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Given a DOI pointing to a resource, how can I programmatically know whether the access to the resource is free of charge? E.g., if the DOI points to a research paper, how to programmatically know whether it is behind a paywall?

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It is probably impossible in general. The DOI is just a stupid number telling nothing specific about the content. You may decide on the so-called prefix of the DOI whether it belongs to a commercial publisher offering usually non-free content or to a publisher of free content. I am not aware of ready-made lists for this purpose, and there are prefix-owners publishing very mixed content what the licences are concerned.

You can just try to download the research papers, and when you cannot get a pdf file than conclude that you failed at a pay wall.

But this kind of conclusion may be flawed: You may use an institutional account where your institution has payed in advance, giving you a false positive (pdf, allthough in principle there exists a paywall, but just not for you and your institution).

You may get failures (false negatives) because the site you visit may have rigid measures against bots trying to download even free content.

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    Thanks! "The DOI is just a stupid number telling nothing specific about the content." -> DOI can have metadata. Unfortunately, trying to retrieve many PDFs would be against my institution's policy, and as you point out,.would give quite a few false positives, since my institution pay millions each year for journal subscription. I could use another IP but it would still infringe most journals' policies, I believe. – Franck Dernoncourt Jun 24 '16 at 19:09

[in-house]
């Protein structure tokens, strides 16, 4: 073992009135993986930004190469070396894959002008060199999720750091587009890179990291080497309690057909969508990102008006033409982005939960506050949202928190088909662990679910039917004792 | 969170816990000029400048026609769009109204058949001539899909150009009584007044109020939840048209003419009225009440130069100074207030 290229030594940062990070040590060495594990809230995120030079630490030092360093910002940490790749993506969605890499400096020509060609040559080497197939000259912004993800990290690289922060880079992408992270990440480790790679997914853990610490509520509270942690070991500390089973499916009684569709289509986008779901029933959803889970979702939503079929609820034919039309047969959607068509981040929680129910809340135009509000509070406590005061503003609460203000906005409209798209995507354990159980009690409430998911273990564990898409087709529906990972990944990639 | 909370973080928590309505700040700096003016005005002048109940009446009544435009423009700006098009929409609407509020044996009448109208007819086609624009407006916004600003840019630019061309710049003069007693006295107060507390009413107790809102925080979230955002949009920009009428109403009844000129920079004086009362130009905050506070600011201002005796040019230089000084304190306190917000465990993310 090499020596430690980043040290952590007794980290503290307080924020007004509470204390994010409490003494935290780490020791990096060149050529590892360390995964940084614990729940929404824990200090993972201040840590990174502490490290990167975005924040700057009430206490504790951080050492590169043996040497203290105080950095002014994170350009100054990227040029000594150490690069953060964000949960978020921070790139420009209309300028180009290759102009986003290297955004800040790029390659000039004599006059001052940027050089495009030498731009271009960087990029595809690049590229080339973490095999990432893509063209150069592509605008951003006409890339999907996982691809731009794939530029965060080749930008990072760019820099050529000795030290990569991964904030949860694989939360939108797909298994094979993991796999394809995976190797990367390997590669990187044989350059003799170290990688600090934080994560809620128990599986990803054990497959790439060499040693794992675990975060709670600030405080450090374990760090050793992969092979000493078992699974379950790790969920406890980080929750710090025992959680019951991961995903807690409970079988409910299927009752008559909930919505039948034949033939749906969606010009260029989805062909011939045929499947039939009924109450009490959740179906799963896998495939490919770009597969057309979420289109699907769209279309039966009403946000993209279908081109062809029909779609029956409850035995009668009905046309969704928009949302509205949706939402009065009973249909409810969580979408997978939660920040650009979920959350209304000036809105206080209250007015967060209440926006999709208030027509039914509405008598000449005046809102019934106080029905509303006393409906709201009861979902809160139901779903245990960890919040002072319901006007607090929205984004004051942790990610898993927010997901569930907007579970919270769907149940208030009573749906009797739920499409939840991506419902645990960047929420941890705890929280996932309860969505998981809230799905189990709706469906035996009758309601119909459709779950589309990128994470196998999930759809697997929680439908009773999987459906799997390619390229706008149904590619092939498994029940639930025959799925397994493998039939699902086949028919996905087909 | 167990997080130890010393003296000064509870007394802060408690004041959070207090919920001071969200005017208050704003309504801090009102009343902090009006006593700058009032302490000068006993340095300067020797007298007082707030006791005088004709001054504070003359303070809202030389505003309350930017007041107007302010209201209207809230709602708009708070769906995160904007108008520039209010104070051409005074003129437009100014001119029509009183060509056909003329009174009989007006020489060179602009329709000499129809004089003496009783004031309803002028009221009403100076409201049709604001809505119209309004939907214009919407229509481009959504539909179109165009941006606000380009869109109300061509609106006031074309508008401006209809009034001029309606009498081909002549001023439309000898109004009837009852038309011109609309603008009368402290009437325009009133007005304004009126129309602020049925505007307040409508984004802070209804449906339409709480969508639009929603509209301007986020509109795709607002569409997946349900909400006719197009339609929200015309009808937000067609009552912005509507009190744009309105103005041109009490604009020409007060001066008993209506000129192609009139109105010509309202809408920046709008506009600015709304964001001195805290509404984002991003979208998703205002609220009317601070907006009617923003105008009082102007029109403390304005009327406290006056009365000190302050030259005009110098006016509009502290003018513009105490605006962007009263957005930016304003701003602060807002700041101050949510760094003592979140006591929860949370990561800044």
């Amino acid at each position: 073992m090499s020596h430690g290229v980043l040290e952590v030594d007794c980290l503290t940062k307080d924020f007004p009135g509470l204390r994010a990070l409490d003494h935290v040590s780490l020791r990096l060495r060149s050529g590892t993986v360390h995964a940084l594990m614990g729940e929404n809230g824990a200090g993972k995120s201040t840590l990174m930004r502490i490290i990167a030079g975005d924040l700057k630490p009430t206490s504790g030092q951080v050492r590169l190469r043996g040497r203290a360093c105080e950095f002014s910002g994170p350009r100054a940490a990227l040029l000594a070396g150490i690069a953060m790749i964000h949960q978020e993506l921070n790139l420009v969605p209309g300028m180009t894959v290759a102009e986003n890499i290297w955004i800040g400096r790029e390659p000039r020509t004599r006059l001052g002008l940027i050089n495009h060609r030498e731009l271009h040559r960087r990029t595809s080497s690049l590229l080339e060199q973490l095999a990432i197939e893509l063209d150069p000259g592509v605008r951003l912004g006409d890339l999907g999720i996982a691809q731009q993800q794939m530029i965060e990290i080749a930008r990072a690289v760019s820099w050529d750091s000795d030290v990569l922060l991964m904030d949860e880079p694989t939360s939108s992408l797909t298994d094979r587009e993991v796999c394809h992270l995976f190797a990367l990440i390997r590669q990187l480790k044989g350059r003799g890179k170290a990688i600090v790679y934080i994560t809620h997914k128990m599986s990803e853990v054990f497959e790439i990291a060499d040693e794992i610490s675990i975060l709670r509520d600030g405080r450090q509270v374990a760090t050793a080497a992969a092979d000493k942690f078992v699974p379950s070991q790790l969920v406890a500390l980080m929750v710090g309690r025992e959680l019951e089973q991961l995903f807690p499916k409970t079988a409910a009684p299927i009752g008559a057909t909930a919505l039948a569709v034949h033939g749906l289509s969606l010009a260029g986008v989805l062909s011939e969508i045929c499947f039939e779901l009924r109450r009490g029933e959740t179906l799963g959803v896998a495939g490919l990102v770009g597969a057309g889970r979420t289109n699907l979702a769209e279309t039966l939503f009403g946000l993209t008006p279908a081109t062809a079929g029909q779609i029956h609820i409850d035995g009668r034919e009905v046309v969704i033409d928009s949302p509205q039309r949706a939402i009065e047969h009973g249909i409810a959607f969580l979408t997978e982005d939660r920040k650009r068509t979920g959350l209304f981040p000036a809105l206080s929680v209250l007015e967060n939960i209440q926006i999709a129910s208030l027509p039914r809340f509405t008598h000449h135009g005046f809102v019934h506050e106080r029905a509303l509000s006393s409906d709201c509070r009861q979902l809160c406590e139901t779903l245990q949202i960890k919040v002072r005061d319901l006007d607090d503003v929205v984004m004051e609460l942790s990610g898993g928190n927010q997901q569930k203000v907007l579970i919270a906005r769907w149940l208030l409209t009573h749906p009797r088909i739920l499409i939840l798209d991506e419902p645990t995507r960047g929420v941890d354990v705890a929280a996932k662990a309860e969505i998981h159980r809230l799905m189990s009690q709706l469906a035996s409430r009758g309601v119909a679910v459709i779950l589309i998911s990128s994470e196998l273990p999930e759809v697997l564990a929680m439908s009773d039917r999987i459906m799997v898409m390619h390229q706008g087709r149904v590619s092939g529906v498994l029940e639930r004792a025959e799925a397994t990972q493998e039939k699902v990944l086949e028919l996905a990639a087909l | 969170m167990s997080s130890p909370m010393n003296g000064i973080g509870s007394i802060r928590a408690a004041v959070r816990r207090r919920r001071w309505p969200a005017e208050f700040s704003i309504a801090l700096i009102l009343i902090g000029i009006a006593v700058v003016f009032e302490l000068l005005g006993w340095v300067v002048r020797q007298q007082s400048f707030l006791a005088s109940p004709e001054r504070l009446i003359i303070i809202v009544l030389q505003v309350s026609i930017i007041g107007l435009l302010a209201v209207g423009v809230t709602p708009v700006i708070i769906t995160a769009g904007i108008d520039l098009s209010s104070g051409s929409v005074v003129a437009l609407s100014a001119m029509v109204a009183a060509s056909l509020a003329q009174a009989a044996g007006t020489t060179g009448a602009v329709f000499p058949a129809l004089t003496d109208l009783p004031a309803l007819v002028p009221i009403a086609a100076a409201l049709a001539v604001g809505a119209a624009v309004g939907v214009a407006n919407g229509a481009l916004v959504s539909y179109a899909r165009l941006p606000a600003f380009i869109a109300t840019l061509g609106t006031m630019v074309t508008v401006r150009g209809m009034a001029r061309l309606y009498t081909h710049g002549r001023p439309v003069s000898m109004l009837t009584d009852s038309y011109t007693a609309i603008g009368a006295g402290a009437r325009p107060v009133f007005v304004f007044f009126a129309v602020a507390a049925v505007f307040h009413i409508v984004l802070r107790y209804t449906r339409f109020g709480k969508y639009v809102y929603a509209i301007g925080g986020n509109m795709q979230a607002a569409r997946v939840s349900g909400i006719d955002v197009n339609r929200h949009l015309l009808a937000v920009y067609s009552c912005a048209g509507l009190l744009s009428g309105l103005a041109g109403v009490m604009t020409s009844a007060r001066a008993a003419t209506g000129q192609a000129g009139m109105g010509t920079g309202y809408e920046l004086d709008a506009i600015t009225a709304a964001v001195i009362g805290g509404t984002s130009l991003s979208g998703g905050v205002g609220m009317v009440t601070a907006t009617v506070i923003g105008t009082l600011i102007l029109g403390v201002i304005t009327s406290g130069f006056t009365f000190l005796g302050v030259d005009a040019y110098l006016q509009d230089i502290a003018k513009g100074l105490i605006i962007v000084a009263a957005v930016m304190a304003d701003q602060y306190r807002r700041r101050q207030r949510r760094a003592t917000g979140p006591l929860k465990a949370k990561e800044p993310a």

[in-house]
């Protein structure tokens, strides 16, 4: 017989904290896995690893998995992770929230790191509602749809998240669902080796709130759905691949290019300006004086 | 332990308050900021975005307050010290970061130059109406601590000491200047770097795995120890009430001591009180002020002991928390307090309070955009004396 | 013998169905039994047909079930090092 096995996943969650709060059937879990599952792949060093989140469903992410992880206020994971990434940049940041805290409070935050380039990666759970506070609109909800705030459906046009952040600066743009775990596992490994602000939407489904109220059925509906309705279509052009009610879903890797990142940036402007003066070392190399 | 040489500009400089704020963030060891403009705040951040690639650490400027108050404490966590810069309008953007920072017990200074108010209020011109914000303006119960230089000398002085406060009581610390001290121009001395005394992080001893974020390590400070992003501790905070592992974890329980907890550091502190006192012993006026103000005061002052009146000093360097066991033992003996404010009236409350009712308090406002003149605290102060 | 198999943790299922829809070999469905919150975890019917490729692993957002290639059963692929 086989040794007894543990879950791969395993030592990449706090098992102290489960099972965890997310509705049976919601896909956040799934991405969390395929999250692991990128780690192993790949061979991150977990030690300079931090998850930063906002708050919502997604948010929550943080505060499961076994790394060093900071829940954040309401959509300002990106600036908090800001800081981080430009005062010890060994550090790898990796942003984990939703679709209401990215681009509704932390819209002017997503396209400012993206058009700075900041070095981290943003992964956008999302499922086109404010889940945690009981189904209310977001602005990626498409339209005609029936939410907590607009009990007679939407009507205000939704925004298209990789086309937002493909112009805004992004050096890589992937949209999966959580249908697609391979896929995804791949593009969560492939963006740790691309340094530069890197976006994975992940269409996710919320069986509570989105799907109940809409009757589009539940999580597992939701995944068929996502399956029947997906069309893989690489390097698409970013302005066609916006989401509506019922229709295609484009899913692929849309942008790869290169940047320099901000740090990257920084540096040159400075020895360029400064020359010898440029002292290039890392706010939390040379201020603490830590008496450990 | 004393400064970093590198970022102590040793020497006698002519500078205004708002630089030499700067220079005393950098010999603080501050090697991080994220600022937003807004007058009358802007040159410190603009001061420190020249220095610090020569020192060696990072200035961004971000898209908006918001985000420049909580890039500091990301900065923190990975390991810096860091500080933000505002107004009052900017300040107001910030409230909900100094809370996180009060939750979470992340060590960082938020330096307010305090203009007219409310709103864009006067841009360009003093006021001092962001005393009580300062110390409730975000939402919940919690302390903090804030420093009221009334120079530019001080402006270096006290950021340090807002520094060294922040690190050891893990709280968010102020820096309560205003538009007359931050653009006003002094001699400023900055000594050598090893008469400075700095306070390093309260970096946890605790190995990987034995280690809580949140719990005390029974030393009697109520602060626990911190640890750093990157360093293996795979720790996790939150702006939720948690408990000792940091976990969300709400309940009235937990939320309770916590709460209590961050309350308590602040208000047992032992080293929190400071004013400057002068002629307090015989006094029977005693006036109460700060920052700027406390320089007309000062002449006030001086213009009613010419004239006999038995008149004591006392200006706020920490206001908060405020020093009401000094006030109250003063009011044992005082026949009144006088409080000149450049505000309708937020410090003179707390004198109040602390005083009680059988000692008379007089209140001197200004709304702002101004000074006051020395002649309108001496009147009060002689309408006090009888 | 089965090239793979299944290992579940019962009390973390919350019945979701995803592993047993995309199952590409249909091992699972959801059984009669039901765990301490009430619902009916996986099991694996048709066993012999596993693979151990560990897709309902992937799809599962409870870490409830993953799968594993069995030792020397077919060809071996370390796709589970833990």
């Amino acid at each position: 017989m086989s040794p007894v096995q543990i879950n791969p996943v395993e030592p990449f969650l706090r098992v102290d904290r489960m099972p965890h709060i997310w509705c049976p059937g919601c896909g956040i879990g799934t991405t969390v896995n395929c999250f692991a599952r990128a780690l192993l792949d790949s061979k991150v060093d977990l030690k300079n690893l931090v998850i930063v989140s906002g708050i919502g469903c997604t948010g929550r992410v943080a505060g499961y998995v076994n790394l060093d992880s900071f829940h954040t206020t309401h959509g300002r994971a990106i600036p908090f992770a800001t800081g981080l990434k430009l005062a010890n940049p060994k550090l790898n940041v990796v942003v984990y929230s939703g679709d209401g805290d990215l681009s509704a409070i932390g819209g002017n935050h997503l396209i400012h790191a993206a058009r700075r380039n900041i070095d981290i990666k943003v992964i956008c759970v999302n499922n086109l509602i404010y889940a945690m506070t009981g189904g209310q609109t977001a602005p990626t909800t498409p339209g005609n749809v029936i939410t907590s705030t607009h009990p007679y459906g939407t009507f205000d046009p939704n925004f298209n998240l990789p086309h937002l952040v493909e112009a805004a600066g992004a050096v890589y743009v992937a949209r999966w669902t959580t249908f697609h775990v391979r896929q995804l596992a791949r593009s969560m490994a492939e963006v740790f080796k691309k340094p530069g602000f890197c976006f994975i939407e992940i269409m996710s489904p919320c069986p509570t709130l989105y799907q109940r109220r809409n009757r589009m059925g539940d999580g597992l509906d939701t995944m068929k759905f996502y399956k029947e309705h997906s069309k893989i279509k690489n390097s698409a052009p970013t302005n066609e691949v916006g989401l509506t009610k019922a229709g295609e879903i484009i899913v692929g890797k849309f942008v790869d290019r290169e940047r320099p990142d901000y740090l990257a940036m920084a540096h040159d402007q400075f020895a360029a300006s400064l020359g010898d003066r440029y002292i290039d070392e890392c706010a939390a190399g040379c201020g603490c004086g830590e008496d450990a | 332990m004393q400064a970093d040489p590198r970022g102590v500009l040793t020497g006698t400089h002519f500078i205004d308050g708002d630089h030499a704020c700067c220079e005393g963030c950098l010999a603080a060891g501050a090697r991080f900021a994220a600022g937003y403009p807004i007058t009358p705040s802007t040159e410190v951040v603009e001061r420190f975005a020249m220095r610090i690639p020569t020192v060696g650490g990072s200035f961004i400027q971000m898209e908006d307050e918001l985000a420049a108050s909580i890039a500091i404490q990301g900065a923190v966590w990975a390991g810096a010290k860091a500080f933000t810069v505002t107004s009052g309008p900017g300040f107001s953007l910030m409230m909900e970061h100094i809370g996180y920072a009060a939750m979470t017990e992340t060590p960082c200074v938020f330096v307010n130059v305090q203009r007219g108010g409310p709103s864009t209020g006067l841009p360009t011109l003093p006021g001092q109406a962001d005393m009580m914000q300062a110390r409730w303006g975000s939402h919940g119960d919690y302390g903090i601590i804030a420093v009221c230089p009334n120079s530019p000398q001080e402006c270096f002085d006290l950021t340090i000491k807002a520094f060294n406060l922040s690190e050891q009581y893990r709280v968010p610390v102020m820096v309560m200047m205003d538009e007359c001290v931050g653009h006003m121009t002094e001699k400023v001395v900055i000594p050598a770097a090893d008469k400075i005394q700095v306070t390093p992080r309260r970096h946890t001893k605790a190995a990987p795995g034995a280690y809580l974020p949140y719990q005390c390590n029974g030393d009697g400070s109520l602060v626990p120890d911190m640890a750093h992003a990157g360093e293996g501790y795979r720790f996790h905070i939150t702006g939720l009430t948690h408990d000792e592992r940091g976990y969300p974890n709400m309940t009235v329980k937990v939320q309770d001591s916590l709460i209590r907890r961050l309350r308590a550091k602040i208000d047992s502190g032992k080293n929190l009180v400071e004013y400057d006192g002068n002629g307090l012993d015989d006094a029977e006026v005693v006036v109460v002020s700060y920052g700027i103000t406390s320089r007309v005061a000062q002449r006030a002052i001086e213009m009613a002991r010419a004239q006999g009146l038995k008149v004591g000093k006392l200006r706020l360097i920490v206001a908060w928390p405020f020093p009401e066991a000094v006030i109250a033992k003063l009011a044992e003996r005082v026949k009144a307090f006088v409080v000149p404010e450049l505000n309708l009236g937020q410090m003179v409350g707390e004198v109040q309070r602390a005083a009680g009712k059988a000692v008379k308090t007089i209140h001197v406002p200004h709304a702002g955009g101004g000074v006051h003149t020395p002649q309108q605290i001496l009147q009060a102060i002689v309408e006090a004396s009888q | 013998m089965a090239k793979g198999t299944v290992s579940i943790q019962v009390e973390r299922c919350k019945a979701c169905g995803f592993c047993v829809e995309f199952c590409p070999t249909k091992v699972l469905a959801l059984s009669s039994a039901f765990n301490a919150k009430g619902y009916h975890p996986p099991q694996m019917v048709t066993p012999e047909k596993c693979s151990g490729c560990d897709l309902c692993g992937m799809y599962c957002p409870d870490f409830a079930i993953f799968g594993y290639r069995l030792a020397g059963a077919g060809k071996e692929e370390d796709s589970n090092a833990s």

• Re "The DOI is just a stupid number telling nothing specific about the content." All DOI registration agencies provide metadata about the DOIs they register. For example, this is the first level of public data about your book api.crossref.org/works/10.1524/9783486850468 – Andrew Gilmartin Jun 3 '18 at 13:34
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What are looking for information on is generally called text and data mining (TDM). Most publishers provide TDM details in the metadata associated with a DOI. The detail is usually a link to a use license. You would have to catalog the licenses to know (from the link alone) if the license provided open access to the content.

For example, here is metadata for the journal article "Representational bias in phytoliths from modern soils of central North America"

http://api.crossref.org/works/10.1016/j.palaeo.2013.01.026

that contains a link to the license and links to the data.

For more information on TDM see Crossref's useful collection of information

https://support.crossref.org/hc/en-us/sections/203047543

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